5. Cliff Lee, Phillies
Ignore his win/loss record in 2012. Just go ahead and pretend it didn't happen. Just because Lee went 6-9 in 2012 doesn't mean he's somehow done as a pitcher and that he had an awful year. Despite that record, Lee pitched amazing. He had a 7.39 strikeout to walk ratio (the best mark in baseball *by far*), and struck out 24.4% of batters he faced while walking just 3.3%. Lee also notched 200 innings for the fifth straight year, and while his 3.16 FIP was his highest in the last five years, it's not a huge red flag. Lee is falling into the same trap as the next player on this list: he's been so good for the last few years that when he has a disappointing season by his standards, people immediately (and foolishly) write him off.
4. CC Sabathia, Yankees
Sabathia is almost falling into the trap of being so overrated that he's underrated while playing in New York. 2012 was the first time since 2006 that Sabathia didn't throw at least 230 innings, but he still finished at 200. Sabathia's 2012 also featured a 4.48 strikeout to walk rate (second best mark of his career, to just his Cy Young winning 2007), and another great groundball rate of 48% (two years removed since he posted a rate north of 50%). While some might scoff at "just" a 4.8 fWAR season from Sabathia in 2012, it was his eighth straight four win year, and his eleventh straight three win year (with just his 2001 rookie season falling short, at 2.9 fWAR). Sabathia has been the model of consistency, and the only reason he's not higher is because of his age (32, 33 in July).
3. Cole Hamels, Phillies
Hamels has been the model of consistency since his arrival in Philadelphia in 2006. Hamels has never posted a FIP above 4.00 during his career with the Phillies, and hasn't had a season worth less than 3.5 fWAR since that abbreviated rookie season. Hamels struck out a career best 24.9% of batters in 2012, and while keeping his walk rate consistent, posted a strikeout to walk ratio above 4.00 for the second straight year. The only real knock on Hamels' game is that he allows his fair share of home runs, an issue he's curbed over the last two years by allowing fewer flyballs.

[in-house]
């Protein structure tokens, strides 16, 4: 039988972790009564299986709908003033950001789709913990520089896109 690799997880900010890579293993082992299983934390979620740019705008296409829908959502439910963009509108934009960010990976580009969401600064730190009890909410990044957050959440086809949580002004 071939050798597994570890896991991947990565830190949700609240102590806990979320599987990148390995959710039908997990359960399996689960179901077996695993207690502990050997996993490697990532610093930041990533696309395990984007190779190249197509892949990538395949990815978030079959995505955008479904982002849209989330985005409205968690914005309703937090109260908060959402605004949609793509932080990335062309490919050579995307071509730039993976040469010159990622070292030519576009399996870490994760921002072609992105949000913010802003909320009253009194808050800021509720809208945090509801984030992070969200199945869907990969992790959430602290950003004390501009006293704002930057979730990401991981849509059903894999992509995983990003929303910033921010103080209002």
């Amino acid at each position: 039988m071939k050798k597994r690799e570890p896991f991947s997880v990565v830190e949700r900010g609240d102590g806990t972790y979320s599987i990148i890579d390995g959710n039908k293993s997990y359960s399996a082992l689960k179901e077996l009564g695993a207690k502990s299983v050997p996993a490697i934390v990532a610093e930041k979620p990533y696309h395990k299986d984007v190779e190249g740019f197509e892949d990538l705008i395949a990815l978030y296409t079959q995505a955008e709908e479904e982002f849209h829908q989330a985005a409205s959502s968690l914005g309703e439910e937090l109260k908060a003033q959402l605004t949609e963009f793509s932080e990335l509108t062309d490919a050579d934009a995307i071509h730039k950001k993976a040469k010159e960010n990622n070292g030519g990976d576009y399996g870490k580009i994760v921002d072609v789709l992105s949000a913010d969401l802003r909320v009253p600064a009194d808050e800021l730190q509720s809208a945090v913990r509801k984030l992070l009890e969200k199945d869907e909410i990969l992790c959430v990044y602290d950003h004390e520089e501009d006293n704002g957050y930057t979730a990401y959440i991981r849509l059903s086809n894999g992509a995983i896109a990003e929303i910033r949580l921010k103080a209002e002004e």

2. David Price, Rays
The reigning AL Cy Young winner had his best season in 2012, putting together a five win year with strikeout and walk rates nearly identical to the ones he posted in 2011. However, Price cut his home run rate and boosted his groundball rate by nearly 9%, turning him into an absolutely fearsome pitcher. At just 27, the former top overall pick in the amateur draft has been everything the Rays expected plus more, and is damn near unhittable when he's on target. Nearly a quarter of the batters he faced in 2012 struck out, and while that is a little lower than the K% of the top man on our list, it's still very impressive.
1. Clayton Kershaw, Dodgers
Kerhsaw will turn 25 in March, and has already won the Cy Young once and finished as the runner-up once. He's had an ERA above 3.00 once in his five year career, which was his 20-year old rookie season. He's put together four straight four win seasons. The man has struck out 974 batters in 944 career innings before his 25th birthday. If Kershaw stays healthy, he might end up as one of the best pitchers of all-time. He's so unbelievably good, and he hasn't even hit his stride yet.